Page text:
Book Review: The Lonely City

The Lonely City  (Adventures in the Art of Being Alone)

Author: Olivia Laing

So what is urban solitude?  Why is loneliness such a difficult state to express?

In The Lonely City, Laing presents the outliers of isolation; those people who were able to express their internal state of loneliness through art and writing; some of the greatest artists of our time, intertwined with Laing’s own experience of living in NYC as an outlier herself.  As she roots out the stark, urban, and detached works of Warhol, Darger, Solanas, Hopper she outlines their depiction of loneliness as spiritual and visual identity.  As Laing crosses over and into a subject that often creates revulsion of those people who experience and express it – the aspects of loneliness that we seem to run from, that state of emotional abyss – she speaks of these artists and their works with great compassion and poetic substance, and often she expresses her own confessions of loneliness with an astute awareness of the lonely.  Loneliness is a condition that turns a picture into an inside out negative, veiling a person in a reverse caul.  Depersonalization and the deactivation of any attempt to intimately connect with another is hell on earth – and something we don’t discuss because the words are insufficient to describe such a state of alone – totally alone – in the universe.

But somehow, someway Laing does it —describe that state that is, the utter shame of loneliness – as she experiences it in herself and in the personas of famous artists of her time who took their outlierness and created art that depicts the substance of alienation and vacuum in their work.

Certainly Hopper’s single human creatures sitting behind solitary coffee cups and within the barriers of windows that glare into nothingness with no entrance and no exit provide an autobiographical sketch of his internal angst.  His Nighthawks stuns.  Andy Warhol’s Time Capsules, Darger’s compulsive collections, David Wojnarowicz’s artwork of lonely men dying from AIDS and from being different and hated for their differences, the denouement of Laing’s ability to posit this state in a book as valuable as any great work of art in its great compassion for and elegant holding of loneliness in her hands as she presents biography and autobiography, serves as critic and reveler, memoirist and historian.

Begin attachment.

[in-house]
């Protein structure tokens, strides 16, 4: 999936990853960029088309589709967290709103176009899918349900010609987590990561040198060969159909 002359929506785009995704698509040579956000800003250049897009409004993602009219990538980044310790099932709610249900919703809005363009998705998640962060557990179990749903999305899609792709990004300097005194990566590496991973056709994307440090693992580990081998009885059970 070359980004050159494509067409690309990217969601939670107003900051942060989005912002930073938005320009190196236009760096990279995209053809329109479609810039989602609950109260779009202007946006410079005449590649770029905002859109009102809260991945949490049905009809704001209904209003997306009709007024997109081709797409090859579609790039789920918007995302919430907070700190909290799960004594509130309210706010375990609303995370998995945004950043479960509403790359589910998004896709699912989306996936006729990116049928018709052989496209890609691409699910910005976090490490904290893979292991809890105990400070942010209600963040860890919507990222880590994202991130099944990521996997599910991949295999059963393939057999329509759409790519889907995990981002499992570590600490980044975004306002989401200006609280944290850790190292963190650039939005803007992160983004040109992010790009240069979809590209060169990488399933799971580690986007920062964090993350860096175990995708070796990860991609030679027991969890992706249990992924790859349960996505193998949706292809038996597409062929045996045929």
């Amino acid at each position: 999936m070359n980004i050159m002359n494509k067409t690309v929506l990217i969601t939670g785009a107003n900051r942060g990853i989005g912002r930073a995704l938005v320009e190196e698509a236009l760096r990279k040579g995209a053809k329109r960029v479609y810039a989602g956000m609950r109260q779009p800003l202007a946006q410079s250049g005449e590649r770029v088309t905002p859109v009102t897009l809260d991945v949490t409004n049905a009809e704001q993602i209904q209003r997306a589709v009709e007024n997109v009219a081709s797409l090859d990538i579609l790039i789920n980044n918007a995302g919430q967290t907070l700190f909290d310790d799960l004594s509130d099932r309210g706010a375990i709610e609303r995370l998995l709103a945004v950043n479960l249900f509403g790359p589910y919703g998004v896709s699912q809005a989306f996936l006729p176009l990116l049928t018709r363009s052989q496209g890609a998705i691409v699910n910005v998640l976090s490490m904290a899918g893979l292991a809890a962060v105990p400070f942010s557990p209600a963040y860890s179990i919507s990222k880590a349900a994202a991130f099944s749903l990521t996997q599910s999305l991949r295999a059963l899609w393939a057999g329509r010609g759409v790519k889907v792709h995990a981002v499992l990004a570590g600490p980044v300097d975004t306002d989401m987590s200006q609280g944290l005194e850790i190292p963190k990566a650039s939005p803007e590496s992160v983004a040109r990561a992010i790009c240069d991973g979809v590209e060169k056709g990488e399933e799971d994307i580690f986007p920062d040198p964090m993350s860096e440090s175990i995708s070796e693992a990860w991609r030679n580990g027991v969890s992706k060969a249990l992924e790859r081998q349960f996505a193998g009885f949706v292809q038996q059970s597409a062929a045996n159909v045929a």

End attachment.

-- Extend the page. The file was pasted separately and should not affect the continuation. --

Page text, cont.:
Beautiful, arching, almost sensual in its grasp of the disappearance of the self within the brutal grasp of alienation and loneliness, Laing resonates.  Horrifying as well as lovely, authentic as well as terrifying, The Lonely City enters its own realm of prosody.

Beautifully done.

I give this a solid 5

We received a product to facilitate our review. All opinions are our own

  • You can pick up this book on here: The Lonely City or at a bookseller near you.

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